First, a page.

Viable Business Models
Other signs of strong growth described in the 2012 report were the 7,710 jobs created by the industry during the four-year study period—a 2.3-fold increase compared to the 2008 industry analysis—and the rise in total number of companies from 171 to 202, at all stages, “indicating that the field is not only progressing but also sustaining itself,” stated the authors.
“It took the field 18–20 years or more to get its footing with regard to the complexities of product design and development, regulatory throughput, and distribution, clinical acceptance, and reimbursement,” says Peter Johnson, M.D., co-editor in chief of Tissue Engineering, president and CEO, Scintellix, and vp R&D, Avery Dennison Medical Solutions.
All of those issues “appear to have been surmounted by more than one company with more than one type of product, and that suggests to me that we have at least the beginning of an understanding and acceptance by the FDA on the clinical side and the business savvy, and that business models are now beginning to align with the realities of these types of products.”
Tempering his optimism with the recognition that the industry is still in the early stages, Dr. Johnson states that “the signs point toward a day when we will begin to understand the immunology and cell sourcing so much better that common manufacturing techniques can be used that are accepted by the FDA.”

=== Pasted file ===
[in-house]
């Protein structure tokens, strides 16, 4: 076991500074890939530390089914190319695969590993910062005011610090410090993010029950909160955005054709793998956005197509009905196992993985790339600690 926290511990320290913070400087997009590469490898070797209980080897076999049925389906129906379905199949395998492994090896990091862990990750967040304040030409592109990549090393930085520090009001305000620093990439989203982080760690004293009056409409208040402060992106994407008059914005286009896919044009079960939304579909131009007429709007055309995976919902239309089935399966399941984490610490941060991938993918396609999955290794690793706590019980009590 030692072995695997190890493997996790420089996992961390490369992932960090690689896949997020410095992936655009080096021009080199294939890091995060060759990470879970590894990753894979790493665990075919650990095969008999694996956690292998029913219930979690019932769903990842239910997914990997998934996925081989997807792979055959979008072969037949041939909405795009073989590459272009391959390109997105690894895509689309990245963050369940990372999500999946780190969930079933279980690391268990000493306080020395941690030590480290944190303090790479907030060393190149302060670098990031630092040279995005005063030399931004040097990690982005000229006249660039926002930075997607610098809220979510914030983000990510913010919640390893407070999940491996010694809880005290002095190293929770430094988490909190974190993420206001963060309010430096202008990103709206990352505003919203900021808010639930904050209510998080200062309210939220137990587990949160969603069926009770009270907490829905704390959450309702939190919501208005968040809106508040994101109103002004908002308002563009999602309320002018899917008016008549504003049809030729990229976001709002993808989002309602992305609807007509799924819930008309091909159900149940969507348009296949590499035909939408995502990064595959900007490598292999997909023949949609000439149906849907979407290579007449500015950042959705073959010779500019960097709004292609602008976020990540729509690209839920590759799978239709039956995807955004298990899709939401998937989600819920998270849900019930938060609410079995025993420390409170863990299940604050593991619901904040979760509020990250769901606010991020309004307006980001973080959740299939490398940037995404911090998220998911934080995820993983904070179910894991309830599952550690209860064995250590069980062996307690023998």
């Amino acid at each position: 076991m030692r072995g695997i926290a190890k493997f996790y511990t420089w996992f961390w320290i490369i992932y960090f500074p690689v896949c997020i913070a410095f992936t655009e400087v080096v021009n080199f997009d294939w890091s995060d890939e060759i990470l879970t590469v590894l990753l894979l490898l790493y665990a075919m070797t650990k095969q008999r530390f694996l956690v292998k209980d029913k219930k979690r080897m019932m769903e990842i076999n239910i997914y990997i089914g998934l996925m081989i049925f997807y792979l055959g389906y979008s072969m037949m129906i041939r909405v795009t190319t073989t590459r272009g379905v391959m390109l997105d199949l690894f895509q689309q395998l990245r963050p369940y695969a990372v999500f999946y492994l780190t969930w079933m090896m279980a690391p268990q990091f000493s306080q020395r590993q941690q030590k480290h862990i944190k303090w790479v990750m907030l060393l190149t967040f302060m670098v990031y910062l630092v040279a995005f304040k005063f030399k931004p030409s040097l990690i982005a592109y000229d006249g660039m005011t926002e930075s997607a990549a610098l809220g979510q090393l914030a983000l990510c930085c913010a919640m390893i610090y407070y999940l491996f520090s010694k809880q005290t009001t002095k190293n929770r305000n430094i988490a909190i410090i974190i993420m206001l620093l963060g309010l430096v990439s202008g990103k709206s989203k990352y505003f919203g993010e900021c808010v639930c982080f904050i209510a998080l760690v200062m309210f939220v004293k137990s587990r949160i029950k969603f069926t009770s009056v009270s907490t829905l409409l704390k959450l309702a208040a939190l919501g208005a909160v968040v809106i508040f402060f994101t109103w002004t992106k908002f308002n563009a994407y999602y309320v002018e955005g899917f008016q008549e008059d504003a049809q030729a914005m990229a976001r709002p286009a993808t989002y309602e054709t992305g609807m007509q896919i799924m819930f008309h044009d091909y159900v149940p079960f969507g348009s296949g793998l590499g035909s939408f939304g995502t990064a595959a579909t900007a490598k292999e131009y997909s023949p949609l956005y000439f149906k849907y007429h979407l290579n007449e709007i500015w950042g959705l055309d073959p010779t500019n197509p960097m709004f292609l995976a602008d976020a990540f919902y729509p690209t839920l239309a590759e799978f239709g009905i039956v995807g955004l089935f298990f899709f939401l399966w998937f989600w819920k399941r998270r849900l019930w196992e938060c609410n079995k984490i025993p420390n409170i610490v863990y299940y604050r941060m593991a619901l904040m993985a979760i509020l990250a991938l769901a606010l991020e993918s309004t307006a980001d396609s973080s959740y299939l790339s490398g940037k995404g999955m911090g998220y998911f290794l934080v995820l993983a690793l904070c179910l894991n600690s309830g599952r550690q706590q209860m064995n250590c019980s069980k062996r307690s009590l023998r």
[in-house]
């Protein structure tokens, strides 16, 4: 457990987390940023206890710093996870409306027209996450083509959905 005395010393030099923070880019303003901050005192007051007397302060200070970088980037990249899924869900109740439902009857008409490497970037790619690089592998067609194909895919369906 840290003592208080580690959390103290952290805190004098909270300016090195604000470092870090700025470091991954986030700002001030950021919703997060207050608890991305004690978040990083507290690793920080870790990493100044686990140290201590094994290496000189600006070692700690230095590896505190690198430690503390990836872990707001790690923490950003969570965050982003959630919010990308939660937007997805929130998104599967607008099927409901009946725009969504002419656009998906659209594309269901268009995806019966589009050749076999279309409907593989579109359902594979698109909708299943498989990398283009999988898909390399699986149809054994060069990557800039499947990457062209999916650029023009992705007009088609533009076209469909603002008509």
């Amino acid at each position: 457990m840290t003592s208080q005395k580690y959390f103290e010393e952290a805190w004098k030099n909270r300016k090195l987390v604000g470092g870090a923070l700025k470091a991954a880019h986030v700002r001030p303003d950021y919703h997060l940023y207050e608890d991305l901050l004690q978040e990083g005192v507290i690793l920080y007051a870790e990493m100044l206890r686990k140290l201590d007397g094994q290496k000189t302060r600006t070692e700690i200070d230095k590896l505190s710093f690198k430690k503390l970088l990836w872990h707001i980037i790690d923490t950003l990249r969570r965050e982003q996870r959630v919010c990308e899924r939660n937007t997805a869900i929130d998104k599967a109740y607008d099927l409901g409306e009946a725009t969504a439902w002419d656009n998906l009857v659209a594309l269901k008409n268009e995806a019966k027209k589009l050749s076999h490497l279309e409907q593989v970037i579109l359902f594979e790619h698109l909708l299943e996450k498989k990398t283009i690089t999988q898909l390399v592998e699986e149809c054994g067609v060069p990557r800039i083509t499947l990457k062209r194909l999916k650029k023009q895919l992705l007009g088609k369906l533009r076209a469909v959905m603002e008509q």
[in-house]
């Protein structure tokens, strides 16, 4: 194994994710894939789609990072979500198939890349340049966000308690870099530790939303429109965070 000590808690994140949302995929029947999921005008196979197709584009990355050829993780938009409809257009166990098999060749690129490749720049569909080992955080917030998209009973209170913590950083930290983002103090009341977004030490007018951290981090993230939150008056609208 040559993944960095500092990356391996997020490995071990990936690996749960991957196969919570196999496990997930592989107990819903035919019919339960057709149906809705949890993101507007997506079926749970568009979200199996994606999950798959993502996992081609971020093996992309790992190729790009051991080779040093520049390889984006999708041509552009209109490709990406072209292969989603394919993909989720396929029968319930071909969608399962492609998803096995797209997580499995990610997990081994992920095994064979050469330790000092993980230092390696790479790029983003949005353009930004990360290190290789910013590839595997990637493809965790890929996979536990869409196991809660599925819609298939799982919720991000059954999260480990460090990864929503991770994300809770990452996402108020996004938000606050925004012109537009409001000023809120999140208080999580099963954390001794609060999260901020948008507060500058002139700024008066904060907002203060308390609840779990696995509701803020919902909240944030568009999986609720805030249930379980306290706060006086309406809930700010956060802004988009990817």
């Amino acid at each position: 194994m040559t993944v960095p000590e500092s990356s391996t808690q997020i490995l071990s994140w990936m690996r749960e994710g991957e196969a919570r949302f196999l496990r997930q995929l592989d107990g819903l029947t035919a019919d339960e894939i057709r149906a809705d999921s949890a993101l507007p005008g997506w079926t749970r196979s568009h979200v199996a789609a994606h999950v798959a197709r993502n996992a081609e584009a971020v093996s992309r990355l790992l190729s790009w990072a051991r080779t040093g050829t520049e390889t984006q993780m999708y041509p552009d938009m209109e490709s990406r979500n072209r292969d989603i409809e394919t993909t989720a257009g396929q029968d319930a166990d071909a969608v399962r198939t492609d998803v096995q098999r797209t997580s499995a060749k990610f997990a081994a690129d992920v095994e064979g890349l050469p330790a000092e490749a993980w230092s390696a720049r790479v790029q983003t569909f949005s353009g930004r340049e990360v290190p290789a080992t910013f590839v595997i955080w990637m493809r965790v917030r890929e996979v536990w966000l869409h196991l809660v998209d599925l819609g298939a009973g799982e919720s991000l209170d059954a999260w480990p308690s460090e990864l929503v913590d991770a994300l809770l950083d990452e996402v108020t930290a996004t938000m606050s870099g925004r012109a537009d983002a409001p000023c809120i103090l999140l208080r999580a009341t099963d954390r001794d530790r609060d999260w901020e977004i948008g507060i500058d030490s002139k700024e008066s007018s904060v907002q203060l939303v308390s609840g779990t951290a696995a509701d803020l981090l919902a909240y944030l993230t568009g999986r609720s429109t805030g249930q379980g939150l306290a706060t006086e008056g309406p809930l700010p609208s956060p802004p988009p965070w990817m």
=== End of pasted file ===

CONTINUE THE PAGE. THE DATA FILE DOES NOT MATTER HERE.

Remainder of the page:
The industry will then be a step closer to realizing the fundamental value of the potential for tissue-engineered, cell-based products to integrate with the body and yield long-term cures with a single treatment.
“From a business perspective we are absolutely seeing that people can make and sell efficacious products and sell them at a profit. It is a viable business model,” says Dr. McAllister. “In 2008, when the last paper was published, I would argue that you couldn’t have said that for a cell-based therapy.”
What could dramatically accelerate the pace of industry growth or derail its current trajectory in Dr. Langer’s view? A “huge new success” such as a product to regenerate heart muscle, cartilage, or bone, could result in large amounts of new funding and resources being pumped into the industry, or a major discovery on a par with the development of induced pluripotent (iPS) stem cells, for example.
In contrast, a significant negative outcome, whether due to the unexpected behavior of certain cells, less than careful work, or an insurmountable technical hurdle could slow growth and development.